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Re: Jdelay - timing question

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  • picclock
    Hi Vasile One cycle dropout (alternance - that famous language barrier again :~) would lose one count per week or 1 second a year. But generally that doesn t
    Message 1 of 13 , Aug 1, 2005
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      Hi Vasile

      One cycle dropout (alternance - that famous language barrier again :~)
      would lose one count per week or 1 second a year.

      But generally that doesn't seem to happen over here - certainly not
      in my part of Surrey where I live.

      I have a digital radio alarm which gets its timing from the mains
      frequency. It has a backup battery that allows it to keep approximate
      time during a mains failure. Over the last 4 years there have been
      two mains failures, the worst one where a tree fell onto the local
      subtstation and the power was out for 2 1/2 hours. I have never
      corrected the clock time since I bought it around 4 years ago,
      although I have altered the hour for british 'summertime' (a misnomer
      if ever I heard one).

      So I guess it works - there may be missing cycles but we don't seem
      to get brownouts or flickering which seems to happen on a daily basis
      stateside.

      Designing a system that will generate the appropriate timing if mains
      failure occurs or a pulse doen't arrive on time seems a fairly simple
      task to me - perhaps there are other requirements you have that I'm
      not aware of.

      Best Regards

      Martin R Dare




      --- In jallist@yahoogroups.com, "Vasile Surducan" <vasile@s...> wrote:
      > Hi Martin,
      >
      > Maybe you understand me wrong, I wasn't talking about frequency
      > variatin but about missing alternances. The frequency could be as
      > stable as 0.4% but if you catch once per week a missing alternance
      > right on the frequency measurement moment, how do you restore the
      > right time in your clock (assuming you haven't a radio sincronised
      > clock) ?
      >
      > Please don't tell me that in England there is no missing
      alternances
      > on the mains... :) only someone who never worked in an electric
      > plant may say such thing.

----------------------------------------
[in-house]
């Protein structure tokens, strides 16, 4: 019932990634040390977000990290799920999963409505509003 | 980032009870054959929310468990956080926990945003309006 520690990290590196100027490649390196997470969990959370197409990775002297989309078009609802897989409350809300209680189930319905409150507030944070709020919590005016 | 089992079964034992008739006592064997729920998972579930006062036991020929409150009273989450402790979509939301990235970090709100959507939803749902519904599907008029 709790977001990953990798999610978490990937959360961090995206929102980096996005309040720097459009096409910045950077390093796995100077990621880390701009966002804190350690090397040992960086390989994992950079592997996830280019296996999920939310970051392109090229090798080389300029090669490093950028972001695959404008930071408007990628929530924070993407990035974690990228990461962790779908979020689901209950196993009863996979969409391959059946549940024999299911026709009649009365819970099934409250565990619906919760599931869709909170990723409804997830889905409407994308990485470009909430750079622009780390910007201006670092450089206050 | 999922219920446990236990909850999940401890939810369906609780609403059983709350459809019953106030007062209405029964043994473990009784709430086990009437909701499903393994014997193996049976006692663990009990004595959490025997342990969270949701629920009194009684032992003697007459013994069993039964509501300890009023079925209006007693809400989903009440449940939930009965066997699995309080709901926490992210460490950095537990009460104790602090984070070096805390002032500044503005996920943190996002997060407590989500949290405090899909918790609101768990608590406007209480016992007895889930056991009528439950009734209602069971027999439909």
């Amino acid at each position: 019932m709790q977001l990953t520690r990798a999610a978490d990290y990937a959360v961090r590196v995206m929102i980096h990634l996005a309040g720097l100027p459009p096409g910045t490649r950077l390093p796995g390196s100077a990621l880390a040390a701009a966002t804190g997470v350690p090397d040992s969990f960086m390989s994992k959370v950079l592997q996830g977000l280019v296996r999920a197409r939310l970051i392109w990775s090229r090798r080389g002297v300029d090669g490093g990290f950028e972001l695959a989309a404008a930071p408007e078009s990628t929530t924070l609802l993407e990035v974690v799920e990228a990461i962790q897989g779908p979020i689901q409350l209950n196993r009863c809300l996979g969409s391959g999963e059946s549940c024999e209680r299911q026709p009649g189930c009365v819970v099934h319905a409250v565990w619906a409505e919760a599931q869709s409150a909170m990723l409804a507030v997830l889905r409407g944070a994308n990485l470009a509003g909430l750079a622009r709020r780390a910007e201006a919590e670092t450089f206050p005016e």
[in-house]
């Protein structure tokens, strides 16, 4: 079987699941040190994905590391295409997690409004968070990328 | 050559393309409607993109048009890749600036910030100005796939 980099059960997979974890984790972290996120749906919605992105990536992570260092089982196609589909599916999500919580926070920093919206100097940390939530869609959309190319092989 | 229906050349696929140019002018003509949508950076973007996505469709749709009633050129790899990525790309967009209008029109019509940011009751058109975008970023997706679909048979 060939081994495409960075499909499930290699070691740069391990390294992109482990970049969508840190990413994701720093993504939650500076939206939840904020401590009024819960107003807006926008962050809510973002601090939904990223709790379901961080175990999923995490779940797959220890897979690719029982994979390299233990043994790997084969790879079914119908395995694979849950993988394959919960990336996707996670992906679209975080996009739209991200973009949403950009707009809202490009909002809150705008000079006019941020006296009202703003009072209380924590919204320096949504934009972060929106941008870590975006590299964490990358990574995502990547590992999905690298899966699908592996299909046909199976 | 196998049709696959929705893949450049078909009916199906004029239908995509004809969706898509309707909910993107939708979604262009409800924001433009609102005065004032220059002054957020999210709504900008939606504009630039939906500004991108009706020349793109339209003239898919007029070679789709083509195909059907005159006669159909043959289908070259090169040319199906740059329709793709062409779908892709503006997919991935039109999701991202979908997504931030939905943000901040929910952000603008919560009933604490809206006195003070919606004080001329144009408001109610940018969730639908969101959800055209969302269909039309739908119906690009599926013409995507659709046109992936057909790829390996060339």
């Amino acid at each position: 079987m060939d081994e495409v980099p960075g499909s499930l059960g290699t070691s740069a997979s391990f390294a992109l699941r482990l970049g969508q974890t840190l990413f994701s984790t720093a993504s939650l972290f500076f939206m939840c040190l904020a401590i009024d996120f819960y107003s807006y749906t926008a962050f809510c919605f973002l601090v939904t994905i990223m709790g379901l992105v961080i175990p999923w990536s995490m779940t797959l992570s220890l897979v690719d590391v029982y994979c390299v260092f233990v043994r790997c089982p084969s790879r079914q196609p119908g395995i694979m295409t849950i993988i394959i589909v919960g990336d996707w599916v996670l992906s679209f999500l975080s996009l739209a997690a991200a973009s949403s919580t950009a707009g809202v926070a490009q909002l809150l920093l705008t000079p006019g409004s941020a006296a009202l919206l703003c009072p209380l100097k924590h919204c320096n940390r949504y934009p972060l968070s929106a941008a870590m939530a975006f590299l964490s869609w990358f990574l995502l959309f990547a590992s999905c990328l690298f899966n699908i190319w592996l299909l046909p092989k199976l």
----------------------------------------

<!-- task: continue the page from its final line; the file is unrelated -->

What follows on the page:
>
      > cheers,
      > Vasile
      >
      >
      > --- In jallist@yahoogroups.com, "picclock" <mdare@d...> wrote:
      > > Hi Vasile
      > >
      > > Short term frequency variation can be as much as 0.4% for
      > conditions
      > > of heavy load, but the average frequency is corrected by the
      > > suppliers. Over a 24 Hour period this is corrected to an
      extremely
      > > accurate figure.
      > >
      > > A lot of synchronous clocks rely on mains frequency for their
      > > accuracy, so I think it must be a lot better than 1 second a day.
      > >
      > > Not all countries in Europe have such high standards, so this is
      a
      > UK
      > > only spec.
      > >
      > > Best Regards
      > >
      > > Martin R Dare
      > >
      > > PS Malcolm, if you use this technique don't forget to put a 50 Hz
      > low
      > > pass filter (RC) on the comparator input to prevent line noise
      > > causing an inaccurate count.
      > >
      > >
      > > --- In jallist@yahoogroups.com, "Vasile Surducan" <vasile@s...>
      > wrote:
      > > > --- In jallist@yahoogroups.com, "picclock" <mdare@d...> wrote:
      > > > > Hi Malcolm
      > > > >
      > > > > Lots of sources of error here. I assume that your using the
      > > > internal
      > > > > osc on the 12f675. This uses a register called Oscal to set
      > the
      > > > > frequency. The factory preprogrammed value is easily
      > overwritten
      > > > > during programming, although it can be set using clkout and a
      > > > > frequency counter on the appropriate pin. Also the std
      > variation
      > > on
      > > > > frequency for this part is 2 1/2% which isn't all that great
      > if
      > > you
      > > > > want any sort of accuracy.
      > > > >
      > > > > IMHO The best bet is to use an external xtal which will give